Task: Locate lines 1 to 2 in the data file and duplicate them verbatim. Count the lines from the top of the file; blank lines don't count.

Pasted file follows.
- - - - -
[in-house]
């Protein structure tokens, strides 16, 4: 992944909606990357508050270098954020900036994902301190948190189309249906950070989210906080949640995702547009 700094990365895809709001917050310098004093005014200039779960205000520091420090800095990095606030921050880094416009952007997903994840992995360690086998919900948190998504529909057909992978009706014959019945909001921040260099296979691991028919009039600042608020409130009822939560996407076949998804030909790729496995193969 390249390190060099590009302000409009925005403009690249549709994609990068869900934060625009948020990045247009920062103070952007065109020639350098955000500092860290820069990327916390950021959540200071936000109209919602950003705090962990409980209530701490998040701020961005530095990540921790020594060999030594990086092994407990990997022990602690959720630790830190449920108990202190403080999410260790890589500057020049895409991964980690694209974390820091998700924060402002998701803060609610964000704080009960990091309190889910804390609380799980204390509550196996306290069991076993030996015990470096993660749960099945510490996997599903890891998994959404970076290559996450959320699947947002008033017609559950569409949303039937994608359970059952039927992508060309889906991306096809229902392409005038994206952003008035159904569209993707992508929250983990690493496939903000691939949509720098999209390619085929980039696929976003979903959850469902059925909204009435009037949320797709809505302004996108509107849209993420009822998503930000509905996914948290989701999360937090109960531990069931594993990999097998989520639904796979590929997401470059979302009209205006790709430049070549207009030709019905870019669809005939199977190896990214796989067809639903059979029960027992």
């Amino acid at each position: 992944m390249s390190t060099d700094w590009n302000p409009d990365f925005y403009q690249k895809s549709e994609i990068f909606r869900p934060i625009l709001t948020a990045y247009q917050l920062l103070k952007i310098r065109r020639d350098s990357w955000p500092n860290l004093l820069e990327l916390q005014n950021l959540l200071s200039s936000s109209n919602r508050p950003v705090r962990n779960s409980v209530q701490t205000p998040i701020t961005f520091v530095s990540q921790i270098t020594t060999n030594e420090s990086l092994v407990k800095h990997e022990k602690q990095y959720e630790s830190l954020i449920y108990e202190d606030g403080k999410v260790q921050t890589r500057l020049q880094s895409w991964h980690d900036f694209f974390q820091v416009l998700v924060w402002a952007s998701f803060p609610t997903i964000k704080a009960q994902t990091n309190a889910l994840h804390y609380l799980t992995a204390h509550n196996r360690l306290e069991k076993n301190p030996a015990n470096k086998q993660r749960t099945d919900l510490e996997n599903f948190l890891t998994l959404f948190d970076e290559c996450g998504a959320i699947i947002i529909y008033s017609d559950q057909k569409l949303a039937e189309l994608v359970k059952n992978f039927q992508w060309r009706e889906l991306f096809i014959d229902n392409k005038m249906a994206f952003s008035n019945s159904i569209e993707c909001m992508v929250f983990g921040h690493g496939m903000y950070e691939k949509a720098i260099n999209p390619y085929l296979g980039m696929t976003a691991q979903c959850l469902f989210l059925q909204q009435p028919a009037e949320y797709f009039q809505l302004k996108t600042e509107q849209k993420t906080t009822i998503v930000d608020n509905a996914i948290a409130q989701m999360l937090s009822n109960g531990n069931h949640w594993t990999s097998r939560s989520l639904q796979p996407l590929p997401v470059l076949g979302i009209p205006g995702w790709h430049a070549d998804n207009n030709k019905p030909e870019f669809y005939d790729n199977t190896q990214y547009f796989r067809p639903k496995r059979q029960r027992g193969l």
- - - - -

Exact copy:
[in-house]
């Protein structure tokens, strides 16, 4: 992944909606990357508050270098954020900036994902301190948190189309249906950070989210906080949640995702547009 700094990365895809709001917050310098004093005014200039779960205000520091420090800095990095606030921050880094416009952007997903994840992995360690086998919900948190998504529909057909992978009706014959019945909001921040260099296979691991028919009039600042608020409130009822939560996407076949998804030909790729496995193969 390249390190060099590009302000409009925005403009690249549709994609990068869900934060625009948020990045247009920062103070952007065109020639350098955000500092860290820069990327916390950021959540200071936000109209919602950003705090962990409980209530701490998040701020961005530095990540921790020594060999030594990086092994407990990997022990602690959720630790830190449920108990202190403080999410260790890589500057020049895409991964980690694209974390820091998700924060402002998701803060609610964000704080009960990091309190889910804390609380799980204390509550196996306290069991076993030996015990470096993660749960099945510490996997599903890891998994959404970076290559996450959320699947947002008033017609559950569409949303039937994608359970059952039927992508060309889906991306096809229902392409005038994206952003008035159904569209993707992508929250983990690493496939903000691939949509720098999209390619085929980039696929976003979903959850469902059925909204009435009037949320797709809505302004996108509107849209993420009822998503930000509905996914948290989701999360937090109960531990069931594993990999097998989520639904796979590929997401470059979302009209205006790709430049070549207009030709019905870019669809005939199977190896990214796989067809639903059979029960027992």